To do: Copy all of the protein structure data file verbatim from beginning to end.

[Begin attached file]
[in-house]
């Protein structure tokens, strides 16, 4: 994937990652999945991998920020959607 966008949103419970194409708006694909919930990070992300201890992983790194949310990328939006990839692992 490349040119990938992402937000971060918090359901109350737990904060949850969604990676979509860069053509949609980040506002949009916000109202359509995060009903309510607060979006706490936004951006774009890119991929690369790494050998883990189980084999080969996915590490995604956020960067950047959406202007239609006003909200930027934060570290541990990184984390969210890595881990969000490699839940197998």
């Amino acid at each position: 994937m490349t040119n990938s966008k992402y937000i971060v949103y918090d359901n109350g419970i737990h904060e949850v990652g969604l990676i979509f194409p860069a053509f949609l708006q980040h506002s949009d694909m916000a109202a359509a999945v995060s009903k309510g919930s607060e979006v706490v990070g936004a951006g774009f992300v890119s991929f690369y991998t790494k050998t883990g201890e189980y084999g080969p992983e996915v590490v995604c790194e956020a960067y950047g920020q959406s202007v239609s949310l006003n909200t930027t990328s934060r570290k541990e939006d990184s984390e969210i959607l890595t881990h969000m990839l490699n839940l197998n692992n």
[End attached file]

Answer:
[in-house]
């Protein structure tokens, strides 16, 4: 994937990652999945991998920020959607 966008949103419970194409708006694909919930990070992300201890992983790194949310990328939006990839692992 490349040119990938992402937000971060918090359901109350737990904060949850969604990676979509860069053509949609980040506002949009916000109202359509995060009903309510607060979006706490936004951006774009890119991929690369790494050998883990189980084999080969996915590490995604956020960067950047959406202007239609006003909200930027934060570290541990990184984390969210890595881990969000490699839940197998």
């Amino acid at each position: 994937m490349t040119n990938s966008k992402y937000i971060v949103y918090d359901n109350g419970i737990h904060e949850v990652g969604l990676i979509f194409p860069a053509f949609l708006q980040h506002s949009d694909m916000a109202a359509a999945v995060s009903k309510g919930s607060e979006v706490v990070g936004a951006g774009f992300v890119s991929f690369y991998t790494k050998t883990g201890e189980y084999g080969p992983e996915v590490v995604c790194e956020a960067y950047g920020q959406s202007v239609s949310l006003n909200t930027t990328s934060r570290k541990e939006d990184s984390e969210i959607l890595t881990h969000m990839l490699n839940l197998n692992n």